Practically, it depends on the location of the site and the availability of site-area for construction of the school building. Ideally the school should be a low-rise building or a single storey building so that students can enjoy and experience the transitional open spaces on ground blessed with natural elements like sun-light, air, trees, vegetation, water-bodies, etc.

Despite taking enough care in designing the school infrastructure and providing enough green spaces for a vibrant education to take place, building construction affects nature. Are there any alternatives?
Yes, construction has a detrimental effect on nature. One must take care of the natural elements while undertaking construction activities. The large trees need to be protected. For the smaller trees, transplantation should be done. Due to increase in population and other infrastructure demands, construction activities are inevitable and unavoidable. However, they must be carried out strictly as per the need. Integrated campuses use lesser space.

The following aspects may be considered while carrying out construction activities.

  • As it is said ‘for every use there is an ideal site and for each site there is an ideal use’,the site should be chosen judiciously.
  • Constructions should not be carried out in eco-sensitive/eco-fragile zones.
  • Green Vista/belt should be created along roads/highways.
  • Brown-field areas, barren lands and non-virgin lands should be encouraged to be used for development.
  • More green spaces should be created as interactive spaces outside the classroom.
  • Carrying capacity of the site and available infrastructure should be considered before starting any new construction.
  • Finally, building bye-laws should be developed and enforced keeping in mind the sustainability principles.

This interview has been very special in terms of knowledge acquisition so there is a learning curve. I am also reminded that no matter how great a person is, he/she must be humble. Prof. Dr. Minakshi Jain is an achiever. Her position, one of the most coveted ones, is an appointment directly conferred by the President of India. Her grit and passion for her subject has encouraged many students to consider research in developing inclusive urban communities.


In conclusion, I would like to emphasize the great role of school architectural design in realizing the learning outcomes. We must not let business entities that construct school buildings without any vision or plan to decide the future of students. In some areas, residential complexes are converted into school buildings (‘Cost opportunity’ applied in the wrong context). At times, classrooms are jam-packed with barely any space to move or walk. While considering registration, authorities must verify the architectural plan even before the building is constructed.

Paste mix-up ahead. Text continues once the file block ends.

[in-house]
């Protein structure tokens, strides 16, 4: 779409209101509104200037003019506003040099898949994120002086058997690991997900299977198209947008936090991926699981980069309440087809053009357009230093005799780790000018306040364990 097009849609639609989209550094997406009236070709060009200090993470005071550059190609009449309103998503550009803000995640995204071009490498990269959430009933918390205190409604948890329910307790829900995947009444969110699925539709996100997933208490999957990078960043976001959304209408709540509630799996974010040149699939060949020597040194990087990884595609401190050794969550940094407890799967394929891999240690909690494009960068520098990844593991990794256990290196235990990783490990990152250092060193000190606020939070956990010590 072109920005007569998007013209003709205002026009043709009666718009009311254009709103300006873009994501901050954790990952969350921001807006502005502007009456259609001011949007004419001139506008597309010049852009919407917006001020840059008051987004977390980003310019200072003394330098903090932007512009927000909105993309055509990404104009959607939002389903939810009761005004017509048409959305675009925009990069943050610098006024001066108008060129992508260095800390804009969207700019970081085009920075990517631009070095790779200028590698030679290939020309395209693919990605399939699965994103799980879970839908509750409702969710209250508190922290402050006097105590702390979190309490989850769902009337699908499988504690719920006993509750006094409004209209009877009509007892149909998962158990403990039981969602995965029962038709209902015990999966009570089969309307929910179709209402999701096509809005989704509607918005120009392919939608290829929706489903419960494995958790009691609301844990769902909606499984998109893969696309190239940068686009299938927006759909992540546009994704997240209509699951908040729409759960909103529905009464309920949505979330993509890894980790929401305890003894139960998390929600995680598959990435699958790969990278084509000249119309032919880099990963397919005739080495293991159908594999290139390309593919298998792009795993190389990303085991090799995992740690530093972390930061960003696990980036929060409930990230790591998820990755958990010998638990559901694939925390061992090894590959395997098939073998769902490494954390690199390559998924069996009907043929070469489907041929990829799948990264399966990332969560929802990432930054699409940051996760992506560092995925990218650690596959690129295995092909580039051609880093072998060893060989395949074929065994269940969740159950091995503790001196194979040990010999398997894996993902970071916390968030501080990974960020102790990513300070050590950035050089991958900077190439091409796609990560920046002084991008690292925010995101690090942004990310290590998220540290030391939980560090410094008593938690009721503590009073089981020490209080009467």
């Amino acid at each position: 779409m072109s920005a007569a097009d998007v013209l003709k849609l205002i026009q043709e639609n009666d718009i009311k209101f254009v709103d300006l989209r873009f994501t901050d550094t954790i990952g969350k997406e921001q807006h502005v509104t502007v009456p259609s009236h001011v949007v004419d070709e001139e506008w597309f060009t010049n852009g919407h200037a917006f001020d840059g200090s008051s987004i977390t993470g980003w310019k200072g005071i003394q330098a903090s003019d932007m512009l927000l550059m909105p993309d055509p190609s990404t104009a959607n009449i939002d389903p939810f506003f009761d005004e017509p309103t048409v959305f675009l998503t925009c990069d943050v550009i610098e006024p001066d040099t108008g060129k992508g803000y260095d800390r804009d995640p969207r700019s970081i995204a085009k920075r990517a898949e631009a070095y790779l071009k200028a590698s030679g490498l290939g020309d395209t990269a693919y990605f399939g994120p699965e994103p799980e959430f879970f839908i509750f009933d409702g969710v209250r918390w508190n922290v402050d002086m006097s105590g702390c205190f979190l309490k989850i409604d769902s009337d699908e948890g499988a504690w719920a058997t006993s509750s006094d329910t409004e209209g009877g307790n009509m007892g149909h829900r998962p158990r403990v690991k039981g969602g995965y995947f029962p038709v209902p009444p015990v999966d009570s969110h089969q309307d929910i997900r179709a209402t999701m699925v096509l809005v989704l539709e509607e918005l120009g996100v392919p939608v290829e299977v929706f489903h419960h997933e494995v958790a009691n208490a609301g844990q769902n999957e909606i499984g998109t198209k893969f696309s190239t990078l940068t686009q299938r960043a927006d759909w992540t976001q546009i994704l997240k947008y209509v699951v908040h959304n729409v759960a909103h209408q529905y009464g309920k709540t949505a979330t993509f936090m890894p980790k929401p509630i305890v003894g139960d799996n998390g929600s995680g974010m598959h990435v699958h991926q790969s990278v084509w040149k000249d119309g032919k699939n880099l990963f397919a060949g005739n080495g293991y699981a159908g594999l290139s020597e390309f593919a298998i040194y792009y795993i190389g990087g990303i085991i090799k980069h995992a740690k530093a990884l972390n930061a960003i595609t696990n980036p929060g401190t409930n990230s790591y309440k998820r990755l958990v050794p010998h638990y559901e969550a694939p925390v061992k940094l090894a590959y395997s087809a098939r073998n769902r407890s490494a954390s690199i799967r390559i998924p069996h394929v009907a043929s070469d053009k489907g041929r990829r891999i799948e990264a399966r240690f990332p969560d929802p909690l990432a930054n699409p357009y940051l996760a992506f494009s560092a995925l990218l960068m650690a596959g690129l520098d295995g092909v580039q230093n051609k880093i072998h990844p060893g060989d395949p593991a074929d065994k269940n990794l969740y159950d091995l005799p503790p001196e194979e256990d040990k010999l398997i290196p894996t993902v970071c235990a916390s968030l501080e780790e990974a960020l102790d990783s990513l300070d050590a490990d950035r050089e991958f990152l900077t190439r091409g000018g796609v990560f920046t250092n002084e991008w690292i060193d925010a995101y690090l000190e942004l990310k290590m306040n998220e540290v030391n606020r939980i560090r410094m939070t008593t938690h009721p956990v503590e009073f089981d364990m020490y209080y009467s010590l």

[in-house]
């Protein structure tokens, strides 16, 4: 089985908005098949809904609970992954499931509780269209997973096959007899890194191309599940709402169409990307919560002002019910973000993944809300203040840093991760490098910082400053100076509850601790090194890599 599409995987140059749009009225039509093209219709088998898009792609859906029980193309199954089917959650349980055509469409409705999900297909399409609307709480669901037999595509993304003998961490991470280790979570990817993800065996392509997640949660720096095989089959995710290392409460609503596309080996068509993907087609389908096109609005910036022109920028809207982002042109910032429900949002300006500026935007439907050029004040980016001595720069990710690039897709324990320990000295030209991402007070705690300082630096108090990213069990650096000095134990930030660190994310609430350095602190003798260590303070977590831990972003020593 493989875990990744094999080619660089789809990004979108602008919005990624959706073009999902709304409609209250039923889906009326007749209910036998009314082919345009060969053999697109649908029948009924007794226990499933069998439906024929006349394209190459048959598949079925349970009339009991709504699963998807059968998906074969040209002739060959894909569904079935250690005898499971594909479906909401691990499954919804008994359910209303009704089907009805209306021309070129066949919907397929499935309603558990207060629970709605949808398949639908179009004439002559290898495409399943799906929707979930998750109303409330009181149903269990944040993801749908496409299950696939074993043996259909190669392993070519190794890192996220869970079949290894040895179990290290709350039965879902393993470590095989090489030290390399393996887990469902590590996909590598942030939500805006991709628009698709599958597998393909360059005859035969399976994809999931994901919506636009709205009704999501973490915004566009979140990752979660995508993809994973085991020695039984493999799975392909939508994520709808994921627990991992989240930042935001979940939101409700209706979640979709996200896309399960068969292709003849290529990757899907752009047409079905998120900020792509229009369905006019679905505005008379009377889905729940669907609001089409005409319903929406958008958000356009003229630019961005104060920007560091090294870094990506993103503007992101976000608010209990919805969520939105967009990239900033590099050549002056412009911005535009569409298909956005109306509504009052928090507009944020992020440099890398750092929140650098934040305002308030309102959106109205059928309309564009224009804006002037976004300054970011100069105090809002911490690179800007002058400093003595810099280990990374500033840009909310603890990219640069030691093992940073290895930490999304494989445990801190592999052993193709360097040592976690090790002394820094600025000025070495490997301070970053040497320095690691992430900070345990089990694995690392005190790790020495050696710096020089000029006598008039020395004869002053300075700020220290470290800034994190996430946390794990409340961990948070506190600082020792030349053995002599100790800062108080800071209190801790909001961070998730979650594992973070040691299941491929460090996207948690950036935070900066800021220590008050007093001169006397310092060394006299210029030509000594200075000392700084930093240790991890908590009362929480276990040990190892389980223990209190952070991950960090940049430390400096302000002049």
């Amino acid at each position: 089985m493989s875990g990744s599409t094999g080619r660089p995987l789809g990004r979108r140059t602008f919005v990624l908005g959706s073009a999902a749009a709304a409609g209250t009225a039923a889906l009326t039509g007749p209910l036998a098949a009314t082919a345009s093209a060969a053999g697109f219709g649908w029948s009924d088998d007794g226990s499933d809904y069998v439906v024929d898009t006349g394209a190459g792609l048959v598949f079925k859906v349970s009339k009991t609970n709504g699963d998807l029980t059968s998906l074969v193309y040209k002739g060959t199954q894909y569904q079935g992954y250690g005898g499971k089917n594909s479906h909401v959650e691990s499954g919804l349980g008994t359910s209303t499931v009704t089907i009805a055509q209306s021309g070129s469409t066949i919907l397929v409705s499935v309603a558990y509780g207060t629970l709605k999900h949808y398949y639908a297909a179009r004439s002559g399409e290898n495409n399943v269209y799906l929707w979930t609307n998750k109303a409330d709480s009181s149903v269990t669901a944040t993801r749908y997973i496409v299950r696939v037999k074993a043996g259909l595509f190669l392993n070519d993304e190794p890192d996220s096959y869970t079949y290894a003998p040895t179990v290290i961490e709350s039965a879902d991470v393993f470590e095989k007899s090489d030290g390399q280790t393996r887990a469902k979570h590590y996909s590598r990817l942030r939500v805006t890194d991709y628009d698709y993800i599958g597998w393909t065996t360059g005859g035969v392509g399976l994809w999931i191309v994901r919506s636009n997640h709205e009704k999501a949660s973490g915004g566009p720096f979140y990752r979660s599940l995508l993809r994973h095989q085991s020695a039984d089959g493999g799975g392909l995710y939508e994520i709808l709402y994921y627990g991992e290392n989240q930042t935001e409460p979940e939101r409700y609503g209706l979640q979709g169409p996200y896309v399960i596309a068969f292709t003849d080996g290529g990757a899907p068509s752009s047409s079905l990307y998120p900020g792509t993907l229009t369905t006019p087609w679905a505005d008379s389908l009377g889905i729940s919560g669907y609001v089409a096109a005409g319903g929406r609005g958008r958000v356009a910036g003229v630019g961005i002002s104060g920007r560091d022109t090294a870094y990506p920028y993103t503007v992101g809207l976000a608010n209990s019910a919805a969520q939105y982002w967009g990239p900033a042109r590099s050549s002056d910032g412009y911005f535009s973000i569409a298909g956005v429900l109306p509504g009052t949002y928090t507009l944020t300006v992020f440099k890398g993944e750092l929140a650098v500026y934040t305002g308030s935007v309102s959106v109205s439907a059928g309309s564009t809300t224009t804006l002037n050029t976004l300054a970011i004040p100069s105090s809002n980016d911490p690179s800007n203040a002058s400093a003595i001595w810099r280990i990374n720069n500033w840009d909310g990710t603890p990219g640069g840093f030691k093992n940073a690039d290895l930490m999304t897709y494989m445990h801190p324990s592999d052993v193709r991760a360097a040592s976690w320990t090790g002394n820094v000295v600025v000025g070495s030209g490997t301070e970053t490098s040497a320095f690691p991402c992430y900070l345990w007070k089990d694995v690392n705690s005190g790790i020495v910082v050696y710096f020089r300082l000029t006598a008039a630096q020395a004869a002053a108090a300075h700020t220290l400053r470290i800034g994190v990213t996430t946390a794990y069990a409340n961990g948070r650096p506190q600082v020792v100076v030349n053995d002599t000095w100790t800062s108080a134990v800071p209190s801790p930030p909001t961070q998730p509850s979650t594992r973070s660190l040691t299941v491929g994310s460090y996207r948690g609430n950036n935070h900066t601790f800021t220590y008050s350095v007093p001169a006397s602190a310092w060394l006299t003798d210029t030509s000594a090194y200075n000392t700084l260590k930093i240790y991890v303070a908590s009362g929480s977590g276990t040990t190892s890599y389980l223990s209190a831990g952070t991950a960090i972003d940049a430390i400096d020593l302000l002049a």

A carefully planned school design creates the right ambience for students’ learning resulting in desired outcomes. One might think that a school building has got nothing to do with education but its design which constitutes the structure, interior spaces and outdoors is a tangible reflection of what a school envisions for its students and their future.

Prof. Dr. Minakshi Jain, is currently the Director of ‘School of Planning and Architecture’, Vijayawada. On the academic front she is the Chief Editor for the International Journal of Planning and Architectural Sciences of SPA Vijayawada. Dr. Minakshi is a stalwart of sustainable practices in architecture and encourages ‘Building Inclusive Urban Communities’. She plays a pivotal role in developing the ongoing ‘Revision of the Andhra Pradesh Town and Country Planning Act 2018’. She is the life member of Council of Architecture, Fellow Member of Indian Institute of Architects and Indian Society of Landscape Architects. She has also authored the book on Landscape Architecture entitled Landscape Architecture: History, Ecology and Patterns and has published nearly 50 research papers and book chapters. She has also undertaken the designing and planning of various architectural and landscape projects.

The author is a teacher at Delhi Public School, Vijayawada. She is also a storyteller and teaches theatre art during her free time. She can be reached at leena3278@hotmail.com.